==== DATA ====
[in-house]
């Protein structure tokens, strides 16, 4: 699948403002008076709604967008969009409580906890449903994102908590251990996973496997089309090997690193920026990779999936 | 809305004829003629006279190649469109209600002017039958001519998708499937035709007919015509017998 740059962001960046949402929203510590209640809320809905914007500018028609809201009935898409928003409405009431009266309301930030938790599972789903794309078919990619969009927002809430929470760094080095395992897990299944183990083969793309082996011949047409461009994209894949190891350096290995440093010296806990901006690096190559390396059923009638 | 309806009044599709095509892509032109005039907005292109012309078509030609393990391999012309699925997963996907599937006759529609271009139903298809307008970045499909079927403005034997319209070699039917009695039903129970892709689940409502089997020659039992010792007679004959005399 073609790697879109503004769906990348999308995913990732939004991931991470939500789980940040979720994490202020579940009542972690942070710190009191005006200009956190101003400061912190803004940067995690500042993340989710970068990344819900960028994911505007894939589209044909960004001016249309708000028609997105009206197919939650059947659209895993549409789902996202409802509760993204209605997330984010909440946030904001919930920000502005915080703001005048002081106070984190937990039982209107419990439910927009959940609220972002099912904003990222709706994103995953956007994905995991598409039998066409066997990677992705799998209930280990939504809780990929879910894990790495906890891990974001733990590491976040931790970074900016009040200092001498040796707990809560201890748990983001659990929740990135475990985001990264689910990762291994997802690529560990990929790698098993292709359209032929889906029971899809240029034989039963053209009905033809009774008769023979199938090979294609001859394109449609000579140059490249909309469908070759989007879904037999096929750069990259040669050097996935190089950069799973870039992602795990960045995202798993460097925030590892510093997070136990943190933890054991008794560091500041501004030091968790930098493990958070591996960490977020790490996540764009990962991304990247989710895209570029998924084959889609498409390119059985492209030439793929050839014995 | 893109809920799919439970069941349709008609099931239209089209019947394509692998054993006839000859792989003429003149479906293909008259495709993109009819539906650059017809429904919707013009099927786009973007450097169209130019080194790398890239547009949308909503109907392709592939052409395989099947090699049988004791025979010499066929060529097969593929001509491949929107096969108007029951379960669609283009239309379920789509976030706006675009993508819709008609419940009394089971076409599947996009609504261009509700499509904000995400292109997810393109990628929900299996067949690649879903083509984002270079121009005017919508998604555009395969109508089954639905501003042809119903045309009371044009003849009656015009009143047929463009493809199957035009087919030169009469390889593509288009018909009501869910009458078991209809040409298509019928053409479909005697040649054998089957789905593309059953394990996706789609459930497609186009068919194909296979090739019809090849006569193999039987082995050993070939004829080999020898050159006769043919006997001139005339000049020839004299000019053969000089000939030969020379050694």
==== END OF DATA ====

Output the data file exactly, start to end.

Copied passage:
[in-house]
């Protein structure tokens, strides 16, 4: 699948403002008076709604967008969009409580906890449903994102908590251990996973496997089309090997690193920026990779999936 | 809305004829003629006279190649469109209600002017039958001519998708499937035709007919015509017998 740059962001960046949402929203510590209640809320809905914007500018028609809201009935898409928003409405009431009266309301930030938790599972789903794309078919990619969009927002809430929470760094080095395992897990299944183990083969793309082996011949047409461009994209894949190891350096290995440093010296806990901006690096190559390396059923009638 | 309806009044599709095509892509032109005039907005292109012309078509030609393990391999012309699925997963996907599937006759529609271009139903298809307008970045499909079927403005034997319209070699039917009695039903129970892709689940409502089997020659039992010792007679004959005399 073609790697879109503004769906990348999308995913990732939004991931991470939500789980940040979720994490202020579940009542972690942070710190009191005006200009956190101003400061912190803004940067995690500042993340989710970068990344819900960028994911505007894939589209044909960004001016249309708000028609997105009206197919939650059947659209895993549409789902996202409802509760993204209605997330984010909440946030904001919930920000502005915080703001005048002081106070984190937990039982209107419990439910927009959940609220972002099912904003990222709706994103995953956007994905995991598409039998066409066997990677992705799998209930280990939504809780990929879910894990790495906890891990974001733990590491976040931790970074900016009040200092001498040796707990809560201890748990983001659990929740990135475990985001990264689910990762291994997802690529560990990929790698098993292709359209032929889906029971899809240029034989039963053209009905033809009774008769023979199938090979294609001859394109449609000579140059490249909309469908070759989007879904037999096929750069990259040669050097996935190089950069799973870039992602795990960045995202798993460097925030590892510093997070136990943190933890054991008794560091500041501004030091968790930098493990958070591996960490977020790490996540764009990962991304990247989710895209570029998924084959889609498409390119059985492209030439793929050839014995 | 893109809920799919439970069941349709008609099931239209089209019947394509692998054993006839000859792989003429003149479906293909008259495709993109009819539906650059017809429904919707013009099927786009973007450097169209130019080194790398890239547009949308909503109907392709592939052409395989099947090699049988004791025979010499066929060529097969593929001509491949929107096969108007029951379960669609283009239309379920789509976030706006675009993508819709008609419940009394089971076409599947996009609504261009509700499509904000995400292109997810393109990628929900299996067949690649879903083509984002270079121009005017919508998604555009395969109508089954639905501003042809119903045309009371044009003849009656015009009143047929463009493809199957035009087919030169009469390889593509288009018909009501869910009458078991209809040409298509019928053409479909005697040649054998089957789905593309059953394990996706789609459930497609186009068919194909296979090739019809090849006569193999039987082995050993070939004829080999020898050159006769043919006997001139005339000049020839004299000019053969000089000939030969020379050694």